Gecko foot

Gecko foot


This has been another installment of Ms. Tree’s Nature Mysteries: Adventures in Biomimicry by Barbara Terao.

Nature as Mentor

What is biomimicry?  The term is made up of the Greek words bios for life and mimesis for imitation.  It is an approach to science and product development that relies on learning from and imitating nature.  This is in stark contrast to our usual practice of forcing nature to do our bidding, usually by way of harsh chemicals, high temperatures and/or intense pressure.  (This is how we synthesize plastics, alloys, and many other products in this industrial age.)

The environmental costs of such brute force technologies are so devastating that scientists, engineers, and manufacturers are looking for alternatives.  Many are asking the question, “How does nature do it?”  For instance, certain plants filter water to purify it; no chlorine needed.  How can we mimic that?

Science writer Janine Benyus described biomimicry in her book by that title as “a new science that studies nature’s models and then imitates or takes inspiration from these designs and processes to solve human problems, e.g., a solar cell inpired by a leaf.”  Nature provides myriad models and possibilities for us to consider.

Biomimicry also uses nature as a measure, a standard to meet in finding what works and what is most sustainable.  An animal or a plant cannot afford to pollute or otherwise ruin its own environment, its home, so it finds low impact methods to survive and thrive.  Why not learn from billions of years of innovation and development (aka evolution)?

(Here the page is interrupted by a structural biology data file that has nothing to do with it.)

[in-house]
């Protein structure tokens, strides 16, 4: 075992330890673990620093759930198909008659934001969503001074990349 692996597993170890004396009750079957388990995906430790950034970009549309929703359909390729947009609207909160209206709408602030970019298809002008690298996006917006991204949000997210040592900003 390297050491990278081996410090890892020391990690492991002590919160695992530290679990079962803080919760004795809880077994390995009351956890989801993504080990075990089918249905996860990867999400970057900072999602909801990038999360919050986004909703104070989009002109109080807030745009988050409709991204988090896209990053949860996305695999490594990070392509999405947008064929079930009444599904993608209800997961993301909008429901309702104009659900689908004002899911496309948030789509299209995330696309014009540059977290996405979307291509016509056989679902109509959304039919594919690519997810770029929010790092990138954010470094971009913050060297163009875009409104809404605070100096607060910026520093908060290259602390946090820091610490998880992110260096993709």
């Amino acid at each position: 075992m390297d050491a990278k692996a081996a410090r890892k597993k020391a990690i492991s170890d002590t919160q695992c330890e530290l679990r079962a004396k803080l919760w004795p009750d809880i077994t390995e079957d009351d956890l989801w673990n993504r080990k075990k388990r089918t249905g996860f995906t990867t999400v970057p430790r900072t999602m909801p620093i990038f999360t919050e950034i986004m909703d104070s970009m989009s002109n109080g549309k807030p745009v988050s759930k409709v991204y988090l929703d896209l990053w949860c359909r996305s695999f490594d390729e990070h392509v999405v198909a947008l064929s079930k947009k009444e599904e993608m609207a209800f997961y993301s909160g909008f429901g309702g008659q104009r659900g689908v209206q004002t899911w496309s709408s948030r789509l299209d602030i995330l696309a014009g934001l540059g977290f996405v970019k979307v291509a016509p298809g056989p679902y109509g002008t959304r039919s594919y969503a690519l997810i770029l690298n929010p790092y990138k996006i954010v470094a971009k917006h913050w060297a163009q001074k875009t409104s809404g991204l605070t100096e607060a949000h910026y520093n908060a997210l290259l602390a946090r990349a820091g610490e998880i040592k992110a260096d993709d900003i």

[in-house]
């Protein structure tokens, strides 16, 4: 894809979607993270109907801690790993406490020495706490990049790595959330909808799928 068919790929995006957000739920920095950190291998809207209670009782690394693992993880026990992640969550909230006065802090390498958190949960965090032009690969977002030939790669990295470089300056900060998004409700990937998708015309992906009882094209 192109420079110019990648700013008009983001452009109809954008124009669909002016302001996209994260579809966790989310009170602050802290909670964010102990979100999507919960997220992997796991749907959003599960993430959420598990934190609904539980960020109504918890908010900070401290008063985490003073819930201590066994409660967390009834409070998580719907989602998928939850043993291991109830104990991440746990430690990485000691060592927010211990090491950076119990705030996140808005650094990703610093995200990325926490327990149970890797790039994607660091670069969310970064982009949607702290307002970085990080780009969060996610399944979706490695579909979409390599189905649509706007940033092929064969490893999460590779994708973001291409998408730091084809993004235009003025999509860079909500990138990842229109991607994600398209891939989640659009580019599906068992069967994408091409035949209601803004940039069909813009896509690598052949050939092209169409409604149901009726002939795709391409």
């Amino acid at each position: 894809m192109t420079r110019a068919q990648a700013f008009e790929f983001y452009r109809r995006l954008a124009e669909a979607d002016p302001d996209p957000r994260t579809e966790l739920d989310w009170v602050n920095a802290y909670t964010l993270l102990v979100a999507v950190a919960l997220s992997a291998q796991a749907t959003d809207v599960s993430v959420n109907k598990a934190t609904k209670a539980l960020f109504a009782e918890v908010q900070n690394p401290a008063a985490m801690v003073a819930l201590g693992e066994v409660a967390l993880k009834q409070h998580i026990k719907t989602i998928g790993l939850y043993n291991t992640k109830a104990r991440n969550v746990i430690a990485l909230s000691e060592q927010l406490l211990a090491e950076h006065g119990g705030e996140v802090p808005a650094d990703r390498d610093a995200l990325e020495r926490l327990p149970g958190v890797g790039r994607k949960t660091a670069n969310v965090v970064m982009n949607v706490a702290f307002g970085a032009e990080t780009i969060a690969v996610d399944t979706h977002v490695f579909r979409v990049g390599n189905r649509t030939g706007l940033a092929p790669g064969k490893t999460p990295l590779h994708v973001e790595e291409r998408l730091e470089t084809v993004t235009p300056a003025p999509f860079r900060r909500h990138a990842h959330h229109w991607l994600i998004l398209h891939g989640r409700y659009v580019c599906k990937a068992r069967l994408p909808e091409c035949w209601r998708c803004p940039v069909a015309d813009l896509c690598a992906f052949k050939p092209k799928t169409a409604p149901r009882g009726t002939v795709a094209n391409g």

Benyus goes a step further and says that nature can be a mentor, which is what I have been thinking about for a few years now.  “Biomimicry,” she writes, “is a new way of viewing and valuing nature.  It introduces an era based not on what we can extract from the natural world, but on what we can learn from it.”

What can we learn from prairies and clouds?

What a concept–working with nature!  This is what Aldo Leopold’s “land ethic” requires.  This is the way many indigenous people live, or were living, not because they were more virtuous but because cooperating with nature is what works in the long run.

My previous post told the story of learning from burrs in order to invent hook-and-loop fasteners, currently used in virtually every household in America.  Now products are being invented based on the self-cleaning properties of lotus leaves and the amazing “stickiness” of gecko feet.  (Those little lizards can run straight up a plate glass window!)  This is in part due to high-powered microscopes that allow us to see such things as the tiny bumps on the leaves of the lotus plant, and in part due to our willingness to pay attention to the intelligence of nature displayed all around us.